Flair Bartending in Competitions
Flair Bartending in Competitions
By Terri Buryanov
The evolution of flair bartending competitions has been incredible over the years. I feel fortunate that I began flairing while today’s Legends were still competing and those we consider old school today were the flair bartenders that every new flair bartender looked up to, myself included. I remember the very first competition I saw was Battle of the Flair Gods 2. A day when we could still see Mindaugas Gradeckas competing, Tom Dyer still had thick glasses and flair competitions were simply about fun!
I loved those days! I remember my first time competing was in King of the Ring 1. It was the biggest competition the world had ever seen with well over 100 competitors competing over a three-day period. Competitors were all showing off moves in the practice area during these three days and all hung out together when their heat was finished. Flair was a common bond among all flair bartenders from all over the world and competition was friendly. Sharing moves, cheering on your peers and hoping the best for them, supporting each other and just knowing that flair is about fun! Those days disappeared quickly.
As soon as prize money became substantial competitors became determined and sometimes cruel. It seemed as if the fun was being removed, however that is when flair really started to evolve into something of higher caliber. That was when people really started pushing themselves to do the most original, hardest moves they could do. Flair competitions started getting really impressive to watch.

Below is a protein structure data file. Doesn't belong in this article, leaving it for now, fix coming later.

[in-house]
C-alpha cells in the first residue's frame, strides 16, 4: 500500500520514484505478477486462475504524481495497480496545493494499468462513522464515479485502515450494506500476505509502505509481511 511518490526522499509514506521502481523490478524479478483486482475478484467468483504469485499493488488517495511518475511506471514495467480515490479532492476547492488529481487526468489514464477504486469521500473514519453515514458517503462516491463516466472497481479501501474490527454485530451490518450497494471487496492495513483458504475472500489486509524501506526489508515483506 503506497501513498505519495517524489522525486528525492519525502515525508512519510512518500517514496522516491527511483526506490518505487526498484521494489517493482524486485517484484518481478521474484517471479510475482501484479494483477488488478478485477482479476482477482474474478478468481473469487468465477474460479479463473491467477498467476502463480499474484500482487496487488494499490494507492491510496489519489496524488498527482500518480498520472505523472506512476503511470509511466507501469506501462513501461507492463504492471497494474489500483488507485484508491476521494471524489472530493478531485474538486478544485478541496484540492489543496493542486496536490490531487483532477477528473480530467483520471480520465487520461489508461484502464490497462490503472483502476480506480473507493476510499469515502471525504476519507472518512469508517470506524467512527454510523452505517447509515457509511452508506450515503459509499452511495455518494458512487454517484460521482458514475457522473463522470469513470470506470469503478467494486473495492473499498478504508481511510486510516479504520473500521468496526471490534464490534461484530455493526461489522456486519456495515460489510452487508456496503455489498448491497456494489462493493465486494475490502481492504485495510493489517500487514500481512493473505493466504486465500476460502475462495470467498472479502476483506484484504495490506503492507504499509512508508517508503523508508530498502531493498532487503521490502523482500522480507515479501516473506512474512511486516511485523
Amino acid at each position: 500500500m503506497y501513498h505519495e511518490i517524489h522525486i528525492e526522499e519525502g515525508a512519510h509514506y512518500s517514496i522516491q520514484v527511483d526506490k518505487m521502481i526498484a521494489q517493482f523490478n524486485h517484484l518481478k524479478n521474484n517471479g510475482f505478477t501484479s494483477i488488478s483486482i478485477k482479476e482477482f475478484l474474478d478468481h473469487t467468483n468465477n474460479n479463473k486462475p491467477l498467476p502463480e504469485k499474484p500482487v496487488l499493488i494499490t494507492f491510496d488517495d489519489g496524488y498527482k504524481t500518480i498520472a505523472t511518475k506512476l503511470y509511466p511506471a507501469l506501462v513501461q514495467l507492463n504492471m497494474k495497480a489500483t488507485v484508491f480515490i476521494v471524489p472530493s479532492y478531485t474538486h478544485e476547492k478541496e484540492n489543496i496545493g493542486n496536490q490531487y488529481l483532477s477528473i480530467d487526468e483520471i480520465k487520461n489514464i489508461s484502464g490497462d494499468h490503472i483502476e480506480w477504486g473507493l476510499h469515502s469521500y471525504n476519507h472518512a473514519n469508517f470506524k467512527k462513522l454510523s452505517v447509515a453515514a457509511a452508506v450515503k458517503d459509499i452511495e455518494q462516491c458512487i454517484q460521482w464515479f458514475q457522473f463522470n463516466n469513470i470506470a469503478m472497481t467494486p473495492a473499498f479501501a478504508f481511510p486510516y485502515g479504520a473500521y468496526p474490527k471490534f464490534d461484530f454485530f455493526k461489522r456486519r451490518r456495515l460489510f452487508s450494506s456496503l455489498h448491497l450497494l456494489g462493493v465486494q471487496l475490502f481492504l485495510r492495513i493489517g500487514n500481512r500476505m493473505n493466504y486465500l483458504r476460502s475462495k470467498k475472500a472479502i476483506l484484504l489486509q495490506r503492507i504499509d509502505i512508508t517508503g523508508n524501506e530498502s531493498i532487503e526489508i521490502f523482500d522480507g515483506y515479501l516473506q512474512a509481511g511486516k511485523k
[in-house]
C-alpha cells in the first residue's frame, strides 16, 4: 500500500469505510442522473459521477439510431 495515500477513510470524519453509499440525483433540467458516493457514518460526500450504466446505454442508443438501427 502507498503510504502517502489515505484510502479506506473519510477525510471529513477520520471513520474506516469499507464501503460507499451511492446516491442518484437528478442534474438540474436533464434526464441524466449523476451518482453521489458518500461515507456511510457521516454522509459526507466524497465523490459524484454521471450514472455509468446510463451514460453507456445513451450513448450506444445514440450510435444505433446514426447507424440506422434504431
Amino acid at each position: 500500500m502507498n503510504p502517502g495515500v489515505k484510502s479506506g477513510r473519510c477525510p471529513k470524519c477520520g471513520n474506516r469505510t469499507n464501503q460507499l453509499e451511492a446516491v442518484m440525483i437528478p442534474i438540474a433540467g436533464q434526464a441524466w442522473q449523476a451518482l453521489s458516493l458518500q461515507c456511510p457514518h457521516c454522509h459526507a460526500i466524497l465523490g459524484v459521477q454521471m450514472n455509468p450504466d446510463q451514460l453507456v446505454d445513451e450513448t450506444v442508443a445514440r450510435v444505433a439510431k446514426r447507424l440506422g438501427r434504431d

Unfortunately, many of us feel this new evolvement may also lead us to the end of flair being relevant among people. Competitions lately are all about who can do the biggest move with the most objects. Has any competitor ever asked why by the end of the night the only people left hanging out at a competition like that are flair bartenders or really drunk people who aren’t paying attention? It’s incredible some of the moves flair bartenders are capable of doing but quite honestly, routines with big moves and no personality are very boring for the general audience to watch and they are the people we should be trying to impress.
We at the LVFA obviously have very strong opinions about what a flair competition should consist of. Even Alexey, Vladymyr and I all have different opinions on the way things should be but one thing we all agreed on before creating the LVFA Championship was, we need to stop worrying about the flair bartenders and focus on what is going to entertain the non-flair crowd. Until we can all work together to make this happen, flair will never grow into something bigger than it is now.
I would like to personally challenge all people in the flair community to look at flair from a non-flair perspective. Most of us are all diva’s in our own mind and think we are gods and goddesses for what we do. Think hard about that. Who else besides your fellow flair bartenders knows and cares who you are and what you mean to flair bartending? Almost nobody. Who do we need to impress to get flair to grow into something the whole world knows and respects? My answer would be it’s all of those people who don’t care about us, or what we do, YET! We need to change our ways of thinking and start doing whatever we can to impress the non-flair people. Until we can figure out how to do that, flair will never be of importance to anyone but ourselves.
Until next time, I wish Wonderflair days to all!